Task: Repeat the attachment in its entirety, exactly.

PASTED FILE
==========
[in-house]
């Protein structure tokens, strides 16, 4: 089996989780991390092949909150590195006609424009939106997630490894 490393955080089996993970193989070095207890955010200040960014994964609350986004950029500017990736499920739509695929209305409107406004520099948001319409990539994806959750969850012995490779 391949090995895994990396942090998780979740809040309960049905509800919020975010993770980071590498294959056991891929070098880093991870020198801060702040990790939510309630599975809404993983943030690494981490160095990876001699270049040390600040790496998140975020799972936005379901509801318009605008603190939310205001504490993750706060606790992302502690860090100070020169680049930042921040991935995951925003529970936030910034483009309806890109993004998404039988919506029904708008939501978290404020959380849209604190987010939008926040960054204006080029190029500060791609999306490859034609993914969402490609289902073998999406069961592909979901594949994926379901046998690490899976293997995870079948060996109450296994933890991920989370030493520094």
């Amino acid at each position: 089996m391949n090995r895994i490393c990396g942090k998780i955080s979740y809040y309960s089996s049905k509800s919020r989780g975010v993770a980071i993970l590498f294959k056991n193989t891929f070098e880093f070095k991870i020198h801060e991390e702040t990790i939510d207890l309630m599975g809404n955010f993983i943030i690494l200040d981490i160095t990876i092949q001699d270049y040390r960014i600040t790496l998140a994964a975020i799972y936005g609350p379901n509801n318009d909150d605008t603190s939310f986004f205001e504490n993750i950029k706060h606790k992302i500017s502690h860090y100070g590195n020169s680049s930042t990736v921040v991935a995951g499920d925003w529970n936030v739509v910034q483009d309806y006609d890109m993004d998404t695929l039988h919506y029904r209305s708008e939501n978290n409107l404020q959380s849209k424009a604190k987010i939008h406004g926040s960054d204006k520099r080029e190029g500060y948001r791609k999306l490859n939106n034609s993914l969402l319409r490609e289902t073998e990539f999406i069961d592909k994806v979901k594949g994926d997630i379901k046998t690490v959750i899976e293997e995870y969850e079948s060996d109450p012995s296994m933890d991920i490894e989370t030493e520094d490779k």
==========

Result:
[in-house]
């Protein structure tokens, strides 16, 4: 089996989780991390092949909150590195006609424009939106997630490894 490393955080089996993970193989070095207890955010200040960014994964609350986004950029500017990736499920739509695929209305409107406004520099948001319409990539994806959750969850012995490779 391949090995895994990396942090998780979740809040309960049905509800919020975010993770980071590498294959056991891929070098880093991870020198801060702040990790939510309630599975809404993983943030690494981490160095990876001699270049040390600040790496998140975020799972936005379901509801318009605008603190939310205001504490993750706060606790992302502690860090100070020169680049930042921040991935995951925003529970936030910034483009309806890109993004998404039988919506029904708008939501978290404020959380849209604190987010939008926040960054204006080029190029500060791609999306490859034609993914969402490609289902073998999406069961592909979901594949994926379901046998690490899976293997995870079948060996109450296994933890991920989370030493520094």
């Amino acid at each position: 089996m391949n090995r895994i490393c990396g942090k998780i955080s979740y809040y309960s089996s049905k509800s919020r989780g975010v993770a980071i993970l590498f294959k056991n193989t891929f070098e880093f070095k991870i020198h801060e991390e702040t990790i939510d207890l309630m599975g809404n955010f993983i943030i690494l200040d981490i160095t990876i092949q001699d270049y040390r960014i600040t790496l998140a994964a975020i799972y936005g609350p379901n509801n318009d909150d605008t603190s939310f986004f205001e504490n993750i950029k706060h606790k992302i500017s502690h860090y100070g590195n020169s680049s930042t990736v921040v991935a995951g499920d925003w529970n936030v739509v910034q483009d309806y006609d890109m993004d998404t695929l039988h919506y029904r209305s708008e939501n978290n409107l404020q959380s849209k424009a604190k987010i939008h406004g926040s960054d204006k520099r080029e190029g500060y948001r791609k999306l490859n939106n034609s993914l969402l319409r490609e289902t073998e990539f999406i069961d592909k994806v979901k594949g994926d997630i379901k046998t690490v959750i899976e293997e995870y969850e079948s060996d109450p012995s296994m933890d991920i490894e989370t030493e520094d490779k």